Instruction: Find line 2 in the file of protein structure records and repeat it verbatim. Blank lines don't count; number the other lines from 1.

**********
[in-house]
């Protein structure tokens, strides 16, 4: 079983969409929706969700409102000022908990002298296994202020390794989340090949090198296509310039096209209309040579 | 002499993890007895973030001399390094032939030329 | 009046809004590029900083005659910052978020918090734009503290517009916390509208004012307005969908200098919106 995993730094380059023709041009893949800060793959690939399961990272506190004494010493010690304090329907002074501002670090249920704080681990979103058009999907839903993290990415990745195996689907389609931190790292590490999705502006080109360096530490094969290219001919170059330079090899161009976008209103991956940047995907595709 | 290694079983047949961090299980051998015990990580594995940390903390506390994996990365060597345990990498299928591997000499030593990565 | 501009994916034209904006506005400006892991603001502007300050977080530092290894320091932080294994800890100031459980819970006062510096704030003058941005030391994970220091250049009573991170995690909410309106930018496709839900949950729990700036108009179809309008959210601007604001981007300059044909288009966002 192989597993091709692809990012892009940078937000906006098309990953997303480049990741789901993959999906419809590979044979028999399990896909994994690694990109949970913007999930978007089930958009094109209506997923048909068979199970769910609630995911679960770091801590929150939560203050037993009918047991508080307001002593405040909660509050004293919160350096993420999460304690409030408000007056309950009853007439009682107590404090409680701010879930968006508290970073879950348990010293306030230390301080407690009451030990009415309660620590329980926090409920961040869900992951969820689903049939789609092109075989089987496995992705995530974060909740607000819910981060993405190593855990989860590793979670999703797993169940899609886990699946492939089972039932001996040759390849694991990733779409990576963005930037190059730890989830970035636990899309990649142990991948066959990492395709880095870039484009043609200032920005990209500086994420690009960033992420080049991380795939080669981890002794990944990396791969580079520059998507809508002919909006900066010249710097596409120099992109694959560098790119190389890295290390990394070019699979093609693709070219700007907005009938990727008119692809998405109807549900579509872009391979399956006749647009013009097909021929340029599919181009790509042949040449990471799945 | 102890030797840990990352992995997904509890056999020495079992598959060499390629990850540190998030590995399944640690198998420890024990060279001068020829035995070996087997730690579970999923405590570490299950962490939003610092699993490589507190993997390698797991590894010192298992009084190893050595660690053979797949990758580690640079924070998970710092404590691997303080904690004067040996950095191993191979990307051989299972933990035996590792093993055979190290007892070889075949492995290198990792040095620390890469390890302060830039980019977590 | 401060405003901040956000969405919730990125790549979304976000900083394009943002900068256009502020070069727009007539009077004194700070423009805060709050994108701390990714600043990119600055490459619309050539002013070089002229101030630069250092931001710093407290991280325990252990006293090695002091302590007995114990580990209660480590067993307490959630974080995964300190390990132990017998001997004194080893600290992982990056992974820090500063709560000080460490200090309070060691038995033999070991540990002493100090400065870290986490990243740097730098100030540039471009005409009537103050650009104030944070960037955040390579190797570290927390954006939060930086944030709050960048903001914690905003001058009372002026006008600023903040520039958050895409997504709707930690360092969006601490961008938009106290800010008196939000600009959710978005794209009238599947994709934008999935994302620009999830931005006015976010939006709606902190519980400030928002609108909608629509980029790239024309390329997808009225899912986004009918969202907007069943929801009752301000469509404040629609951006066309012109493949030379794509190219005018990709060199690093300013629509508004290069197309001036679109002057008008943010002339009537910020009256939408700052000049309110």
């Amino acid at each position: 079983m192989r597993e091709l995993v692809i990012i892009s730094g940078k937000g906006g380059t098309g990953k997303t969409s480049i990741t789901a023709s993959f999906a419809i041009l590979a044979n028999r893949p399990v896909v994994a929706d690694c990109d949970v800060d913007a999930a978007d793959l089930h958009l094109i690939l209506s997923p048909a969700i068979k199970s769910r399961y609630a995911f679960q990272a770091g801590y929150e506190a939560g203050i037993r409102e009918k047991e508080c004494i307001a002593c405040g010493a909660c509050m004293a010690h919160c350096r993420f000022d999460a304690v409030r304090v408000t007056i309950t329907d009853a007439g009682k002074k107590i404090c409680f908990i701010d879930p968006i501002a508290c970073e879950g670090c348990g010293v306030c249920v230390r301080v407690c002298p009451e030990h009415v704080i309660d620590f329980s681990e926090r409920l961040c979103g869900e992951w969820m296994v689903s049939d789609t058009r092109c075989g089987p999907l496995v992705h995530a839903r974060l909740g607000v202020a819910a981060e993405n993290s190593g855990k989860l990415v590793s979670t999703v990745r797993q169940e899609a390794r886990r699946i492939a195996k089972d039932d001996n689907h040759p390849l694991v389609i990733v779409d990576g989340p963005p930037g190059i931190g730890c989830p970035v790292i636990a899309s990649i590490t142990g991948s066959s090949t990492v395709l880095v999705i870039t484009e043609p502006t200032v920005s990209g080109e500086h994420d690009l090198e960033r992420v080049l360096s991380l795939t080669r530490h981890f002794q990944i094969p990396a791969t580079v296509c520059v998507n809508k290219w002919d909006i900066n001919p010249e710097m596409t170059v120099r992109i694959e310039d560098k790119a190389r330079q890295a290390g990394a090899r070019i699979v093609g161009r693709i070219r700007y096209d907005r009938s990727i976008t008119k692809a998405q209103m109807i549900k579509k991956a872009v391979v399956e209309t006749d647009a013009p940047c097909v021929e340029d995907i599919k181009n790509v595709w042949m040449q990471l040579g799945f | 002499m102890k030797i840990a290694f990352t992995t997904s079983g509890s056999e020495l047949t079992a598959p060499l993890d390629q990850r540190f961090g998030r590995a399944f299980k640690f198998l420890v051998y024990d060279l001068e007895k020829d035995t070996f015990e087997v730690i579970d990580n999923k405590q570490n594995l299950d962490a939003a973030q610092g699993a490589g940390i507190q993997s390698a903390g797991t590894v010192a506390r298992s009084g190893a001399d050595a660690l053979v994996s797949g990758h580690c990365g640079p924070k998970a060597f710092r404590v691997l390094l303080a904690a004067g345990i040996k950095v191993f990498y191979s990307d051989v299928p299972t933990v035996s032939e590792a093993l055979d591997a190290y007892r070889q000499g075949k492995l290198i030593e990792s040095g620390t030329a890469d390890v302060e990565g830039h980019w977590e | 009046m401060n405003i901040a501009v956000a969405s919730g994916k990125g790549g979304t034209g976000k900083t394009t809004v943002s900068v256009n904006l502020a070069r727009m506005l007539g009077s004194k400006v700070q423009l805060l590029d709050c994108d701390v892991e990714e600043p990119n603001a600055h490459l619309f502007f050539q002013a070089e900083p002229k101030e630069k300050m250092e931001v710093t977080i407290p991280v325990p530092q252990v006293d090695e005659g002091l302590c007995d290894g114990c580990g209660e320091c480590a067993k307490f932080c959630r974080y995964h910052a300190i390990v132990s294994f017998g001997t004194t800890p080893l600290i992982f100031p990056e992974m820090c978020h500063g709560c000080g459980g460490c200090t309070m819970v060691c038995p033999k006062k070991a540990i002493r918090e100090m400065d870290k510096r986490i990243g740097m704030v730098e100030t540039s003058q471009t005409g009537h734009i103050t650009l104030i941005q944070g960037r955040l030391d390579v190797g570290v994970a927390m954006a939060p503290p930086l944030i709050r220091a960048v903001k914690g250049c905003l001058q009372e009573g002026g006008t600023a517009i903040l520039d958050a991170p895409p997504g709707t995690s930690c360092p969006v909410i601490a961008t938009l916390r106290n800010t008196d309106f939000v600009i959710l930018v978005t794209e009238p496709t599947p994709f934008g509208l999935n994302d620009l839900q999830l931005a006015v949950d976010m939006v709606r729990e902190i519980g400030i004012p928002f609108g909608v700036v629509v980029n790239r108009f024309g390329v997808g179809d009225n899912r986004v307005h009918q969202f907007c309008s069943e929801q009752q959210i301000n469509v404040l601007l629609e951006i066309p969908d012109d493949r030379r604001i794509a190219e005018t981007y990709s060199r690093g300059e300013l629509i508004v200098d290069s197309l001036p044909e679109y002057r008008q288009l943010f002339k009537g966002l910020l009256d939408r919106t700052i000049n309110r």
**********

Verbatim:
């Protein structure tokens, strides 16, 4: 079983969409929706969700409102000022908990002298296994202020390794989340090949090198296509310039096209209309040579 | 002499993890007895973030001399390094032939030329 | 009046809004590029900083005659910052978020918090734009503290517009916390509208004012307005969908200098919106 995993730094380059023709041009893949800060793959690939399961990272506190004494010493010690304090329907002074501002670090249920704080681990979103058009999907839903993290990415990745195996689907389609931190790292590490999705502006080109360096530490094969290219001919170059330079090899161009976008209103991956940047995907595709 | 290694079983047949961090299980051998015990990580594995940390903390506390994996990365060597345990990498299928591997000499030593990565 | 501009994916034209904006506005400006892991603001502007300050977080530092290894320091932080294994800890100031459980819970006062510096704030003058941005030391994970220091250049009573991170995690909410309106930018496709839900949950729990700036108009179809309008959210601007604001981007300059044909288009966002 192989597993091709692809990012892009940078937000906006098309990953997303480049990741789901993959999906419809590979044979028999399990896909994994690694990109949970913007999930978007089930958009094109209506997923048909068979199970769910609630995911679960770091801590929150939560203050037993009918047991508080307001002593405040909660509050004293919160350096993420999460304690409030408000007056309950009853007439009682107590404090409680701010879930968006508290970073879950348990010293306030230390301080407690009451030990009415309660620590329980926090409920961040869900992951969820689903049939789609092109075989089987496995992705995530974060909740607000819910981060993405190593855990989860590793979670999703797993169940899609886990699946492939089972039932001996040759390849694991990733779409990576963005930037190059730890989830970035636990899309990649142990991948066959990492395709880095870039484009043609200032920005990209500086994420690009960033992420080049991380795939080669981890002794990944990396791969580079520059998507809508002919909006900066010249710097596409120099992109694959560098790119190389890295290390990394070019699979093609693709070219700007907005009938990727008119692809998405109807549900579509872009391979399956006749647009013009097909021929340029599919181009790509042949040449990471799945 | 102890030797840990990352992995997904509890056999020495079992598959060499390629990850540190998030590995399944640690198998420890024990060279001068020829035995070996087997730690579970999923405590570490299950962490939003610092699993490589507190993997390698797991590894010192298992009084190893050595660690053979797949990758580690640079924070998970710092404590691997303080904690004067040996950095191993191979990307051989299972933990035996590792093993055979190290007892070889075949492995290198990792040095620390890469390890302060830039980019977590 | 401060405003901040956000969405919730990125790549979304976000900083394009943002900068256009502020070069727009007539009077004194700070423009805060709050994108701390990714600043990119600055490459619309050539002013070089002229101030630069250092931001710093407290991280325990252990006293090695002091302590007995114990580990209660480590067993307490959630974080995964300190390990132990017998001997004194080893600290992982990056992974820090500063709560000080460490200090309070060691038995033999070991540990002493100090400065870290986490990243740097730098100030540039471009005409009537103050650009104030944070960037955040390579190797570290927390954006939060930086944030709050960048903001914690905003001058009372002026006008600023903040520039958050895409997504709707930690360092969006601490961008938009106290800010008196939000600009959710978005794209009238599947994709934008999935994302620009999830931005006015976010939006709606902190519980400030928002609108909608629509980029790239024309390329997808009225899912986004009918969202907007069943929801009752301000469509404040629609951006066309012109493949030379794509190219005018990709060199690093300013629509508004290069197309001036679109002057008008943010002339009537910020009256939408700052000049309110």